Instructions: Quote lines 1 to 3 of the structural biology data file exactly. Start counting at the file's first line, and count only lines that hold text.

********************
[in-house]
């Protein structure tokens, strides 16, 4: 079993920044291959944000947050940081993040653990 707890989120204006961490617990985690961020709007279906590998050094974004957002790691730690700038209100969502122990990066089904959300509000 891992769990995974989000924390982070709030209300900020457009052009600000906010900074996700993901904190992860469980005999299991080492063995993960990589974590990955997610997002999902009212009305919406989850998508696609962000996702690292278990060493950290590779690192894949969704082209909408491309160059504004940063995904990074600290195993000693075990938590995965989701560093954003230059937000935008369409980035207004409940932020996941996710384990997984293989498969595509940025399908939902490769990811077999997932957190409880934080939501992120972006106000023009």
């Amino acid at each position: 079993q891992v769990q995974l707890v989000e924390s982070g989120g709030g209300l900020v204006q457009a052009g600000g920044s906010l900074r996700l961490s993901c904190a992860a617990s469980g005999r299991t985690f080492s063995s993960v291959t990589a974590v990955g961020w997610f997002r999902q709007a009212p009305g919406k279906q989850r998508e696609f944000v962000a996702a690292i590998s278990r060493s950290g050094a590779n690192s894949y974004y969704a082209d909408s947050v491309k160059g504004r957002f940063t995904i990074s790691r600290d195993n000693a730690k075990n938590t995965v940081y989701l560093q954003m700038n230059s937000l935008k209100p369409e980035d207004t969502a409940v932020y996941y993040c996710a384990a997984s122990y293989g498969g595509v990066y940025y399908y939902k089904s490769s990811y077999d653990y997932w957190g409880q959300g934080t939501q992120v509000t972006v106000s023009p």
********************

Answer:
[in-house]
């Protein structure tokens, strides 16, 4: 079993920044291959944000947050940081993040653990 707890989120204006961490617990985690961020709007279906590998050094974004957002790691730690700038209100969502122990990066089904959300509000 891992769990995974989000924390982070709030209300900020457009052009600000906010900074996700993901904190992860469980005999299991080492063995993960990589974590990955997610997002999902009212009305919406989850998508696609962000996702690292278990060493950290590779690192894949969704082209909408491309160059504004940063995904990074600290195993000693075990938590995965989701560093954003230059937000935008369409980035207004409940932020996941996710384990997984293989498969595509940025399908939902490769990811077999997932957190409880934080939501992120972006106000023009």
């Amino acid at each position: 079993q891992v769990q995974l707890v989000e924390s982070g989120g709030g209300l900020v204006q457009a052009g600000g920044s906010l900074r996700l961490s993901c904190a992860a617990s469980g005999r299991t985690f080492s063995s993960v291959t990589a974590v990955g961020w997610f997002r999902q709007a009212p009305g919406k279906q989850r998508e696609f944000v962000a996702a690292i590998s278990r060493s950290g050094a590779n690192s894949y974004y969704a082209d909408s947050v491309k160059g504004r957002f940063t995904i990074s790691r600290d195993n000693a730690k075990n938590t995965v940081y989701l560093q954003m700038n230059s937000l935008k209100p369409e980035d207004t969502a409940v932020y996941y993040c996710a384990a997984s122990y293989g498969g595509v990066y940025y399908y939902k089904s490769s990811y077999d653990y997932w957190g409880q959300g934080t939501q992120v509000t972006v106000s023009p």